OV2774 and SKOV3 cells were seeded in 6 well dishes, 2x106 cell/well, for 48h without reaching the full confluency. These cellular models were chosen since preliminary data demonstrated low expression of miR-193a-5p, high expression of MET and low expression of HGF in the panel of cell lines available in our laboratory. HiPerFect transfection reagent (Qiagen, Valencia, CA) was used to transfect the cells with the biotin-tagged miRNA at final concentration of 1, 5 and 10nM. A transfection with only HiPerFect reagent represented the negative control. For each cell line RNA extraction and microRNA/gene expression was performed as described above. Using dynabeads MyOne Streptavidin C1(Life Technologies, Carlsbad, CA) as described by Orom & Lund  a pull down assay of the Mir-193a-5p was performed .The total RNA extraction from the dynabeads was executed using rapid homogenization spin-column Qiasheredder and RNeasy mini KIT (Qiagen, Valencia, CA) following the manufacturers protocol. The RNA was utilized to prepare a library of cDNA pulled down as described by Kurimoto and colleagues . To prove the physical interaction between Mir-193a-5p and HGF and MET messengers, a PCR reaction was performed using TaqMan Universal PCR Master Mix (Applied Biosystem, Foster City, CA) with HGF, MET and TUBB TaqMan Gene Expression Assays (Applied Biosystem, Foster City, CA). The reaction mixture was mixed with cDNA and incubated as follows: one cycle 50°C for 2 min, one cycle 95°C for 10 min and then 40 cycles at 95°C for 15 sec and 60°C for 1 min. The profile of the PCR products was evaluated by using the Agilent 2100 Bioanalyzer (Agilent Technologies, Santa Clara, CA).
Quantitative fluorescent immunohistochemistry
Tissue specimens were prepared in a TMA format: representative tumor areas were obtained from FFPE specimens of the primary tumor, and up to three representative replicate 2-mm cores from multiple tumor blocks were taken after review and marking of the hematoxylin and eosin stained slides by board-certified pathologists (SS and PF). In total, 660 cores were taken and distributed over 11 slides from 109 patients, all of whom having pre and post-NACT paired samples. Staining of HGF was obtained with clone H-10 anti-HGF antibody (Santa Cruz Biotech, Santa Cruz, CA). Validation of the antibody was performed in OVCAR-3 cells (no expressing HGF) and its patupilone resistant counterpart with high expression of HGF . Additional validation was performed in tissues using fetal liver as a positive control. The clone SP44 was chosen to stain c-MET for the fact that has been selected to enroll patient eligible for treatment with Rilotumumab in a phase III clinical trial (http://clinicaltrials.gov/show/NCT01697072). A detailed protocol for staining and analysis is provided in supplementary methods.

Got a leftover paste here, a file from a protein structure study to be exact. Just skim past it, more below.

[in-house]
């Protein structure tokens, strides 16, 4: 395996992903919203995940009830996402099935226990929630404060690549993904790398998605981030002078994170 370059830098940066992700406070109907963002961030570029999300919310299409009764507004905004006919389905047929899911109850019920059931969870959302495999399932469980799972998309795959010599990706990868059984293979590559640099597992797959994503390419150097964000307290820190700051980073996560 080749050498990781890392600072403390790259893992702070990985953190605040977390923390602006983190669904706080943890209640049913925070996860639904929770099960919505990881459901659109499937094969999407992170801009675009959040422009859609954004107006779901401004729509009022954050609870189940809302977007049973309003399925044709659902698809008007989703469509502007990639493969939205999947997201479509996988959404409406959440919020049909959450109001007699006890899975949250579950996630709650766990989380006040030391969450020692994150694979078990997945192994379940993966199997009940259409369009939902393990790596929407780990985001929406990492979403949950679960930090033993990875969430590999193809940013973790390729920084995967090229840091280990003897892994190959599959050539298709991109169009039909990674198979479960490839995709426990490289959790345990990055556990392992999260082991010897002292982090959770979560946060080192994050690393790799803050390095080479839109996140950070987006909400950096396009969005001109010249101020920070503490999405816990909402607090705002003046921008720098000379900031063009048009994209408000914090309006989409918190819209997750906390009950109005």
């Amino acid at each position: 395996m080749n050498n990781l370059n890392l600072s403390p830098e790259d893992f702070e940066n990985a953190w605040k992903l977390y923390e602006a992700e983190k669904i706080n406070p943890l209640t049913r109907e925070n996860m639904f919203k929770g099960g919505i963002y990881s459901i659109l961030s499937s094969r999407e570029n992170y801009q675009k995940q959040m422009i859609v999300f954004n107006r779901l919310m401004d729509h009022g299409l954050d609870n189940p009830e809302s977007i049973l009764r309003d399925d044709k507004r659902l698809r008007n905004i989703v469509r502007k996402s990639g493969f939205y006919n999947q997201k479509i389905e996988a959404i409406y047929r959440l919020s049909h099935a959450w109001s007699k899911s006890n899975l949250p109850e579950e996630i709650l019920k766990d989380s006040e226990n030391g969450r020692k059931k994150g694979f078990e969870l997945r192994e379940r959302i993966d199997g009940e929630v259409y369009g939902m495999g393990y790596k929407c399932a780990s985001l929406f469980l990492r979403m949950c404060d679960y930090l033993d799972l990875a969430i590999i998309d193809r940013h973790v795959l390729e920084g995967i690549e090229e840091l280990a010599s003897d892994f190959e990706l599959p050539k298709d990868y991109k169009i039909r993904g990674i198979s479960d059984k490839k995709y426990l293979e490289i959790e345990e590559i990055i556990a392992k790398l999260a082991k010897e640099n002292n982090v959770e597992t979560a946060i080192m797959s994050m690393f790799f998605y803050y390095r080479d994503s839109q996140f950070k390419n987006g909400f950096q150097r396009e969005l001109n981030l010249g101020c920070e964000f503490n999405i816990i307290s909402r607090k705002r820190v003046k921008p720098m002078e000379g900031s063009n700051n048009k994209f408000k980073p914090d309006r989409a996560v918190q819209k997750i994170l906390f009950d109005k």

Statistical and Bioinformatic Analysis
The significance of increased/decreased expression of a microRNA or a gene (NACT vs. PDS-CT groups) was calculated using Wilcoxon test and a p value <0.05 as a threshold of significance. The fold increase was established dividing the value noticed in NACT over that of PDS-CT, thus meaning that positive and negative values are related to increase and decrease, respectively. The gene list of putative targets of microRNAs was prepared using diverse online softwares including in the microRNA.org website, such as Targetscan (www.targetscan.org) and PicTar (http://pictar.mdc-berlin.de/). The list was then processed using the David software (david.abcc.ncifcrf.gov/) and further refined using the Genecard database (http://www.genecards.org) to prioritize genes for which a targeted agent could be available. The only exceptions were DICER1 and DROSHA, which were included to test the hypothesis that NACT changes the expression of the miRNA processing enzymes. Correlation between micro-RNAs and target genes was assessed using the Spearman correlation test, setting the threshold of significance for a p-value <0.05. If multiple microRNAs were present with significant capability of modulating gene expression, the microRNA with the lowest p-value was selected for the correlation analysis with gene expression.
For quantification in high vs. low expression of HGF/c-Met protein the cutoff was represented by the median value. All statistical analyses were performed with the JMP9 software package (SAS Institute).
This work was partially supported by a Grant from AIRC (Associazione Italiana Ricerca sul Cancro, IG11975), Associazione OPPO e le sue stanze ONLUS, by the Ruth C. Donovan Cancer Research Program and by a liberal donation from Mr. and Mrs. Ruggles. This work is dedicated to Monica DeFeo who lost her courageous battle against cancer at the young age of 53. Sponsors of the study did not have any role in the study conception and management. Authors declare no conflict of interest.
1. Kyrgiou M, Salanti G, Pavlidis N, Paraskevaidis E and Ioannidis JP. Survival benefits with diverse chemotherapy regimens for ovarian cancer: meta-analysis of multiple treatments. J Natl Cancer Inst. 2006; 98(22):1655-1663.